There’s duality in every aspect of ‘Woman at War’

by KB Burke on March 14, 2019

in Print Reviews,Reviews

[Rating: Solid Rock Fist Up]

There are two sides to Halla (Halldóra Geirharðsdóttir) in the Academy Award-nominated foreign language film, Woman at War (Kona fer í stríð). She’s a community conductor … pleasant faced, middle-aged, and accommodating to her choir and their practicing for their upcoming summer concert. On the other hand, the scene we are introduced to Halla in the film’s opening is completely different.

She is also “The Woman of the Mountain,” an eco-warrior activist, who we see on a solo mission to disrupt the power supply to a nearby aluminum melting plant ruining the eco-system of her Icelandic countryside home. She’s fierce and determined as she makes her escape while the opening credits roll. Her two worlds are unsettled by the approval of a forgotten adoption process for a little girl from the Ukraine. What follows is a clever and creative comedy-thriller that combines moments of adventure with unique perspective on seeing things.

The duality continues in the choice of characters. Ása, Halla’s sister, is also excellently portrayed by Geirharðsdóttir. The mannerisms of the two sisters makes it apparent who is who in every scene. The apt use of split screen to have them both on screen simultaneously is sparingly used so it doesn’t become kitschy. She is assisted along the way by her “alleged cousin” Sveinbjörn, warmly played by Jóhann Sigurðarson.

Music is also a main character in this film. Actually, music is six of them. Reminiscent of Birdman, a simple trio made up of a sousaphone, drummer, and accordion/pianist literally follows Halla around, providing a jazzy yet militant score to the film and indirect voice to Halla’s thoughts. This makes sense because every heroine should have her own theme music. As the Ukrainian adoption is introduced, so is the audience to the soundtrack of a trio of Ukrainian choir singers. Halla’s interaction with the music adds comedy and dramatic tension. This unique use of dual diegetic sounds in normally non-diegetic places is an eclectic use of music and characters, providing a new layer to the film. If there was any character that needed more developing, it would be the one of Juan Camillo (Juan Camillo Roman Estrada), who always seems to be in the wrong place at the right time.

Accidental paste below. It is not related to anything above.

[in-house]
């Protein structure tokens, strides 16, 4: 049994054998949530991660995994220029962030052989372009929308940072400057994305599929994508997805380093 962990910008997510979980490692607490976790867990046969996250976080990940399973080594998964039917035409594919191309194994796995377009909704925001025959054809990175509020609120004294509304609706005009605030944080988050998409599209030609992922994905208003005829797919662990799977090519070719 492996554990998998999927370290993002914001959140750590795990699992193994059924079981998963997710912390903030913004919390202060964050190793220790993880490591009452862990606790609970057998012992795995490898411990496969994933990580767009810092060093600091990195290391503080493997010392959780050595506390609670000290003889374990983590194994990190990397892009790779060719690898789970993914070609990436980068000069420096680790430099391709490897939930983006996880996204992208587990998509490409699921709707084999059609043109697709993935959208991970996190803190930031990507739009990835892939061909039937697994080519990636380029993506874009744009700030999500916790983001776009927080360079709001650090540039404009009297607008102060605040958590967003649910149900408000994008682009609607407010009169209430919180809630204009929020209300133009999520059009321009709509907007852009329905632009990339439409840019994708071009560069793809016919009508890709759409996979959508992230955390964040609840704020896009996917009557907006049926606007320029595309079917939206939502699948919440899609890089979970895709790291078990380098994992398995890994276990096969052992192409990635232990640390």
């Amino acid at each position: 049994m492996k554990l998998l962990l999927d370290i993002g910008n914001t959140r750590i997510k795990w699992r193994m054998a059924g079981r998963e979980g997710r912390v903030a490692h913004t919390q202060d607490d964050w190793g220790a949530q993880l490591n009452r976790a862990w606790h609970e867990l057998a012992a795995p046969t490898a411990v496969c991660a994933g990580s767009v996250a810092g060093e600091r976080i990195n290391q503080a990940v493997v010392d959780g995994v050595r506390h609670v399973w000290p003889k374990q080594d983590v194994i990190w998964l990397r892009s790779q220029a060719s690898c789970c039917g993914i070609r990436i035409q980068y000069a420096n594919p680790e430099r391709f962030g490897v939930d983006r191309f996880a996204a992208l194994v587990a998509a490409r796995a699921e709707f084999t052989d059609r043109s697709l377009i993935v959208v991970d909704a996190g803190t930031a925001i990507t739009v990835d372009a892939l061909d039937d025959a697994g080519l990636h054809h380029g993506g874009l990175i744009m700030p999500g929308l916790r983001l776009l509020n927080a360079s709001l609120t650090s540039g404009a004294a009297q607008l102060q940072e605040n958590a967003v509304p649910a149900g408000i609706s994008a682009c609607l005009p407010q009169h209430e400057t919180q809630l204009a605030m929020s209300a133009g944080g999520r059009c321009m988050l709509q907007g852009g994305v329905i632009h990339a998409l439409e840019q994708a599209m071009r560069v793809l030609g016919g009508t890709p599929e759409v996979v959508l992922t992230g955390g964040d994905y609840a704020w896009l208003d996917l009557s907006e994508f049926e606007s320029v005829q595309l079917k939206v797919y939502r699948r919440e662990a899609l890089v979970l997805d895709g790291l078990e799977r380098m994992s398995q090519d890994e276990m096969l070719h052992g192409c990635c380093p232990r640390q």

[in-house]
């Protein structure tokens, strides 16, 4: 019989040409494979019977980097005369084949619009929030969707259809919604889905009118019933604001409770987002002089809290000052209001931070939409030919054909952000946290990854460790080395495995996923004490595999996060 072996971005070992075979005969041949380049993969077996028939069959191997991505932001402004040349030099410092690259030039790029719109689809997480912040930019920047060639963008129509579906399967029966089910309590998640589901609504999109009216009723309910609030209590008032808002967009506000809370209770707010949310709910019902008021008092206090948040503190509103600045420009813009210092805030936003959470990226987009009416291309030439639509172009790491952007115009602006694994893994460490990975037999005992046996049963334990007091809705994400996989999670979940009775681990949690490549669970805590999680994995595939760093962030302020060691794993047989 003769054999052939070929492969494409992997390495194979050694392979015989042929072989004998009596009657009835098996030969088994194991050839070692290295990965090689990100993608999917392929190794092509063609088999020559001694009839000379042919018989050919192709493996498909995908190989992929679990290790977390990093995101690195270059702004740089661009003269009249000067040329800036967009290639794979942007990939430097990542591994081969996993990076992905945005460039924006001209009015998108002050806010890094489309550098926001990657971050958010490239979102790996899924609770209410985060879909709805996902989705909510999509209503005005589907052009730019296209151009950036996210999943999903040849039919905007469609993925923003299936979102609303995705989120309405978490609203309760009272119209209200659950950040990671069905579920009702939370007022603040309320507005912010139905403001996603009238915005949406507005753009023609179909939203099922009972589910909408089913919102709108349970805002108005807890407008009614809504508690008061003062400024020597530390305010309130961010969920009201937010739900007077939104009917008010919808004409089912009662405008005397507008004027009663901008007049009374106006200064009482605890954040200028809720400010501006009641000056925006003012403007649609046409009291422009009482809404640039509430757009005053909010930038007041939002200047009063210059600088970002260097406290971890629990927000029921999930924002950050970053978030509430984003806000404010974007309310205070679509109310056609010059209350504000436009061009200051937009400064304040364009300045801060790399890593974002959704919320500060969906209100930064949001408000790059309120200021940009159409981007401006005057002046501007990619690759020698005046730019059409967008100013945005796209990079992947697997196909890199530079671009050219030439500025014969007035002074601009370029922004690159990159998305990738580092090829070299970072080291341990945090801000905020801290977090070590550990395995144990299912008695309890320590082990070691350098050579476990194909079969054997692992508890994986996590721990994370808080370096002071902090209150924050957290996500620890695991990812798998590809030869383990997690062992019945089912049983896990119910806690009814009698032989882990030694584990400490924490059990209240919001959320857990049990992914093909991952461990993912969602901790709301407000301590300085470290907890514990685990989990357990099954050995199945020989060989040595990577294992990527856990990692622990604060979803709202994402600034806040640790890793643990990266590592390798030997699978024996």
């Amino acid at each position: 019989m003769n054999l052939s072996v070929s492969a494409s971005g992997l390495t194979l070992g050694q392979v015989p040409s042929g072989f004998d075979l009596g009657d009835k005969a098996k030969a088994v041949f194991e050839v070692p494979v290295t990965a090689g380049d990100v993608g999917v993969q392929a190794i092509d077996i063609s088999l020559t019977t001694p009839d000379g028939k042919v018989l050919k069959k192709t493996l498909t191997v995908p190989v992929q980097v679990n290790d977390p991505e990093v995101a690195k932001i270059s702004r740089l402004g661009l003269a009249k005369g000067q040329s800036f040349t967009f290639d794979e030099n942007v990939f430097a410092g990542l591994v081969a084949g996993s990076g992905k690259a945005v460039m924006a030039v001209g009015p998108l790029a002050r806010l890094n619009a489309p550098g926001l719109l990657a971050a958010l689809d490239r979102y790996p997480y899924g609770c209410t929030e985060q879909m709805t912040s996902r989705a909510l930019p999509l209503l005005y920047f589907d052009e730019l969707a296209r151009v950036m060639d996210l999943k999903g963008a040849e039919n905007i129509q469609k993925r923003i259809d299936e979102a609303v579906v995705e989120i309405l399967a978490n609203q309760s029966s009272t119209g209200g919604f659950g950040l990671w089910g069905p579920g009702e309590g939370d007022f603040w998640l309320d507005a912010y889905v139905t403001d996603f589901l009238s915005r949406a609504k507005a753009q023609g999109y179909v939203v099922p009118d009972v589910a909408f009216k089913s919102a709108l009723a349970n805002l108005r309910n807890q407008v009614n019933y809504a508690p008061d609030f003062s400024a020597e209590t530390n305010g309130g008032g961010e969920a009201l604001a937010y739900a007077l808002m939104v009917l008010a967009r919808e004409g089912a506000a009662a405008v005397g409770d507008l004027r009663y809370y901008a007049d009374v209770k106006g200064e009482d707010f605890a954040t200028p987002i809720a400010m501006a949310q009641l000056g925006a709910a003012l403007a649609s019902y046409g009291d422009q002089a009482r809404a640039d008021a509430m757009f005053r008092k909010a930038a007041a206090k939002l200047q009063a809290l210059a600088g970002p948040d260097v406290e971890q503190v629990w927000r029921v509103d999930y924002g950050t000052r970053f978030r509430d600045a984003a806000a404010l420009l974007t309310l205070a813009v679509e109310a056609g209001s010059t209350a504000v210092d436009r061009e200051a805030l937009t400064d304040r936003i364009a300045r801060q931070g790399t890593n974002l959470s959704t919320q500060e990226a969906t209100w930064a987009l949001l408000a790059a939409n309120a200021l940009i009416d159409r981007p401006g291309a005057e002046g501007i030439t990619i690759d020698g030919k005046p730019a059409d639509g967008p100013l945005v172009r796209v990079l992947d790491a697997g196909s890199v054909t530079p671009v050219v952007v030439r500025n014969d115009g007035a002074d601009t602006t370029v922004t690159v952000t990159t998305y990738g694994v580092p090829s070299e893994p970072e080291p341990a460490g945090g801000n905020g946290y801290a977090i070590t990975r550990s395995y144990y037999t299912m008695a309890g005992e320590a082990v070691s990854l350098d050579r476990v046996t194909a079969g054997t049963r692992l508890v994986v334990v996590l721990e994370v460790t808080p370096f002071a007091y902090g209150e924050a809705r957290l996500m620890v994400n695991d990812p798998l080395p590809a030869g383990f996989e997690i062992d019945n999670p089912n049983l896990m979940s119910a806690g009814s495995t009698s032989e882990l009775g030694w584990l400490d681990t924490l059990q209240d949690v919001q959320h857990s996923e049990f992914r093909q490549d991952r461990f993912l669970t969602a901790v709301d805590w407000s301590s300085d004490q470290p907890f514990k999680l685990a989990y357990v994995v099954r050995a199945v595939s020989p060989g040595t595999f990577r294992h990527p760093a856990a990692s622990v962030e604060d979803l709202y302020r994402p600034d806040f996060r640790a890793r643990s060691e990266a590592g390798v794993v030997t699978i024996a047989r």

There are several elements of a spy film with very astute camera use, hiding and revealing things you don’t expect. In all, the cinematography is great. While showcasing landscaping shots of the Icelandic Highlands in ways that are not especially lush, but still beautiful. There’s a great combination of camera shots and styles, including drone shots that are not introduced until there’s a drone introduced in the storyline in pursuit of The Woman of the Mountain. Certain scenes follow this motif of duality, showing how Halla is one with nature in shots where she is lying down for one reason or another.

Amid all the great shots and storyline is an underlying story of protest of global environmental change. Halla’s role as a saboteur grows in infamy, pausing the negotiations between government and corporations, yet also increasing the level of attention aimed toward her. Through the lens of television news, the growing threats are spread and conveyed without hardly any additional narrative given (or needed). The message is delivered clearly without any brow beating and a heavy shake of humor.

Woman At War is witty and political without being preachy about the environmental stance, even to the end when all become one.

KB is a native New Yorker/Midwest transplant who’s into tech, sports, and the arts, especially film and music. He still aspires to be a DJ in his other life. You can frequently catch him watching Hitchcock classics, film noir, and anything Star Wars.


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